While working as a domestic helper in Singapore, Ms Jeanilyn Bermudez struck upon an idea to set up a junk recycling shop back in the Philippines.
After saving a considerable sum from her years of work and learning how to write a business plan through part-time courses, she started her business in 2008. She now employs 15 full-time employees, and plans to expand her business beyond her home town.
Ms Bermudez's story is one of the few shared by SamaSama, a Facebook group that seeks to improve the lives of low-wage migrant workers here through positive messaging and changing the way locals perceive them.
"I didn't feel comfortable with the way migrant workers were always seen as items in a profit and loss statement," says the group's co-founder Kari Tamura Chua. "Their stories, beyond their work contributions, are inspiring, if only people dug deeper."
SamaSama is organising an art exhibition and a tour of a workers' dormitory in Mandai.
The Facebook group, which started last month, has already garnered close to 2,000 followers.
It is part of an increasing number of groups that have popped up on social networks in recent months to aid migrant workers or shed light on their plight in one way or another.
One group, Project Synthesis, aims to reduce stigma by allowing the public to see through the "lens" of Bangladeshi workers.
This is done by giving workers disposable cameras after conducting a photography course, and collating the results into an exhibition.
The cameras were sponsored by teachers and students of the National Institute of Education.
Familiar Strangers is another group making waves.
Through interviews, it seeks to give workers a platform to share insights into their lives here. The stories are posted on Facebook and Instagram with accompanying photos and videos.
There are also the NUS for Migrant Workers Network, Migrant Worker Poetry Competition and Waiting for Lorry, to name a few.
The proliferation of such initiatives might seem like overkill at first, but prejudice, as always, is never too far away.
Last Monday, a video of what looked to be a foreign worker surfaced. The man was apparently fondling himself in public, although the clip did not explicitly show him doing so.
Rather than look at the case for what it is - a man who might have made the wrong decision or might need help - netizens were quick to single out his race and country, calling on him and his "countrymen" to return home.
Ms Tamura Chua says: "But they are part of life here. And while they are here, why shouldn't all of us work towards making Singapore a better place?"
BIG APPETITE FOR SERIOUS EATERS
Last Wednesday, a petite 28-year-old flight attendant walked into a restaurant near Victoria Street and casually demolished a 3.2kg burger - typically meant for four adults - in 43 minutes.
#RIPPRINCE: The death of the talented musician drew more than 8.1 million messages across the Twittersphere in the first day alone. The Eiffel Tower turned purple, so did other landmarks like the New Orleans Superdome and the Chicago skyline. People also took to the streets of his home town to party in remembrance.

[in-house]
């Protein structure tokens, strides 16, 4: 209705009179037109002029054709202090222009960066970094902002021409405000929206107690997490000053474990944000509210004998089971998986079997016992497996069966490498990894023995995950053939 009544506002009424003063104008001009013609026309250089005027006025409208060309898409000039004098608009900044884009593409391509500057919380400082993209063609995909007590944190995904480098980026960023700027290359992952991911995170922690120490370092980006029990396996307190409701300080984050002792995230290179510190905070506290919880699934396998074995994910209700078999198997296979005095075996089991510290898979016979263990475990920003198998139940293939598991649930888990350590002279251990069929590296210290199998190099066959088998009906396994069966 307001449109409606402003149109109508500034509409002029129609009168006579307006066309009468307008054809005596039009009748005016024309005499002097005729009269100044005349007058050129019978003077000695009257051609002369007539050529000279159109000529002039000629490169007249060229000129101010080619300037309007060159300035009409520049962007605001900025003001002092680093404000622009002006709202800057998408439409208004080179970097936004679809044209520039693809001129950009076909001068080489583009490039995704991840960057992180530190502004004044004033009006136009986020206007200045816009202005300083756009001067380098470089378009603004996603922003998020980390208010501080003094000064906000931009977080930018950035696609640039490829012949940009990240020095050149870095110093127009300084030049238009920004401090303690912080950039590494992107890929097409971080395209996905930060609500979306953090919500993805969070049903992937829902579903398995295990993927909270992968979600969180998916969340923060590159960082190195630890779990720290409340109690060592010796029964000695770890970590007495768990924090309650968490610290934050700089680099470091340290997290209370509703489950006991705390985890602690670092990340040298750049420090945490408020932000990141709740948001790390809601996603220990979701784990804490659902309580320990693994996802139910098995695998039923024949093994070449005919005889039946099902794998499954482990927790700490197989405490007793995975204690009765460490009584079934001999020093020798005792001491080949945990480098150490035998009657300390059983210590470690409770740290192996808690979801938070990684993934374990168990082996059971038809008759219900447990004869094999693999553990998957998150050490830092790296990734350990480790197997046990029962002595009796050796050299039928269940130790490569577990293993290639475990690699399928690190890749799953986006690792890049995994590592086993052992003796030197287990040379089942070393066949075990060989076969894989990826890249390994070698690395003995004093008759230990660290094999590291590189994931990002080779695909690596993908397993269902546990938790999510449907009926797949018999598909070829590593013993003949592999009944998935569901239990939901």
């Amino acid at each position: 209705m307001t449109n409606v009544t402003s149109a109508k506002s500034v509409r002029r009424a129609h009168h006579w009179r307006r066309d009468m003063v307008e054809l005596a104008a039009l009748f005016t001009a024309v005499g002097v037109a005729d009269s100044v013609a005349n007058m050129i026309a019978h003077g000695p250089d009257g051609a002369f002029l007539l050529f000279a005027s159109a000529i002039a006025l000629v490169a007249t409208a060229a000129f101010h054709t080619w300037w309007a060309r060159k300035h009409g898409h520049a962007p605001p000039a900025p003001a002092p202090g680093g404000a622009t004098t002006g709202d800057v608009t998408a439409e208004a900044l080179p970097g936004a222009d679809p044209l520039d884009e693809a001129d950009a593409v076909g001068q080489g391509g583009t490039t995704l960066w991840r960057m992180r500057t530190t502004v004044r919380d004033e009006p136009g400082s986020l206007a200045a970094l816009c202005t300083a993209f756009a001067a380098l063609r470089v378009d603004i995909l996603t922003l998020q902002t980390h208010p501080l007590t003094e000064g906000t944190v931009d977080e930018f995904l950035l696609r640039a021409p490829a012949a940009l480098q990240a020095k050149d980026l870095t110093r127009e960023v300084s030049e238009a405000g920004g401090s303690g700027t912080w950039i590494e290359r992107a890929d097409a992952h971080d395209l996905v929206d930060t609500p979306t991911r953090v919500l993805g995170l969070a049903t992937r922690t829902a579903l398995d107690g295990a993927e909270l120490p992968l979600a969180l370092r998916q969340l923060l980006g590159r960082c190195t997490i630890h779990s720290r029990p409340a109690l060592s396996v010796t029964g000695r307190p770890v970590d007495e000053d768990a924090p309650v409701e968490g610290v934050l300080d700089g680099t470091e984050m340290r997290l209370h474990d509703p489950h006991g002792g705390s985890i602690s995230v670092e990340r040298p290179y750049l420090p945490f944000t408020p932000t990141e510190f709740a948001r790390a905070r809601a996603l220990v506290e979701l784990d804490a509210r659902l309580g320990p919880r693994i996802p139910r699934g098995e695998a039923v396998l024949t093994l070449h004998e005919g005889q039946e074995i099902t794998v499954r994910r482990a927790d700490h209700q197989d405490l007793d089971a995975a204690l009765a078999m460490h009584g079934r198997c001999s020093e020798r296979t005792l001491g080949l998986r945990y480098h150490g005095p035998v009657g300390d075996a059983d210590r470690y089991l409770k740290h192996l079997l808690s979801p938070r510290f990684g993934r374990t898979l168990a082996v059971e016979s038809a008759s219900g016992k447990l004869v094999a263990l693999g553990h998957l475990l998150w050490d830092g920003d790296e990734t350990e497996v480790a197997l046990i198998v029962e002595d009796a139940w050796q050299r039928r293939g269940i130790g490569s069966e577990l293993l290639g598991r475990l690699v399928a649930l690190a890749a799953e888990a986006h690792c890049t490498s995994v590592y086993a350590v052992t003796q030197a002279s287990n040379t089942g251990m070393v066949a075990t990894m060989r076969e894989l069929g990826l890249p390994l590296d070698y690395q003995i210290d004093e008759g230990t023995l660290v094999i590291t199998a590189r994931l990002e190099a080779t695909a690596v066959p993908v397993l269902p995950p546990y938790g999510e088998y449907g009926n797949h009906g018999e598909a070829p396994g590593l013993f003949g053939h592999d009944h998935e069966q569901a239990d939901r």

#TEAMCAP: The cast of Captain America: Civil War were in town to promote their latest film. Fans turned up in the thousands and thronged all four floors of Marina Bay Sands' shopping mall on Thursday.
EARTH DAY: The annual event to demonstrate support for environmental protection saw more than 250,000 searches on Google alone. The hashtag #EarthDay also trended on Friday.
Ms Thomasina Ow, a foodie who admits to wolfing down a three-person portion for each meal, is part of a growing number of competitive eaters that have burgeoned recently, thanks to the persuasive powers of social media.
She is the latest addition to Food League Singapore, an events firm that organises food challenges.
The company, whose slogan on its Facebook page is "Man Over Food", started last August with six "eaters". It now boasts a team of 15.
Company founder Sean Lee, a former competitive eater who is a sales manager in his day job, says things have picked up as a result of food challenges going viral recently.
In February, personal trainer Zermatt Neo made headlines when he ate 10 servings of rice and a whole chicken in 25 minutes.
"More restaurants want to host eating competitions as a form of publicity, and they are willing to sponsor attractive prizes to lure talent," says Mr Lee.
But such wanton gluttony is not without dangers. Mr Lee says it is important to have a paramedic on standby at all times when attempting such feats. "Eaters need to get their vitals checked before and after. We also need to know their medical history," he says.
A 45-year-old man in Indonesia choked to death last month after an attempt to eat fried chicken wings went awry.
Another reason for the increased interest in competitive eating, says Mr Lee, is the strong following top professional eaters have on social media.
Matt Stonie, who can polish off an 11,000-calorie ice cream sundae in 15 minutes, has 1.5 million subscribers on his YouTube channel. Kinoshita Yuka, who last month scarfed down 4.3 kg of laksa noodles, has 1.2 million followers.
Due to their popularity, Stonie and Yuka easily rake in thousands of dollars in ad revenue, sponsorships and appearance fees.
Ms Ow, who started out in competitive eating for fun, says she is keeping it as a hobby. "After all, you can't earn enough from it to service a mortgage," she says.
A version of this article appeared in the print edition of The Sunday Times on April 24, 2016, with the headline 'Helping migrant workers feel at home'. Print Edition | Subscribe
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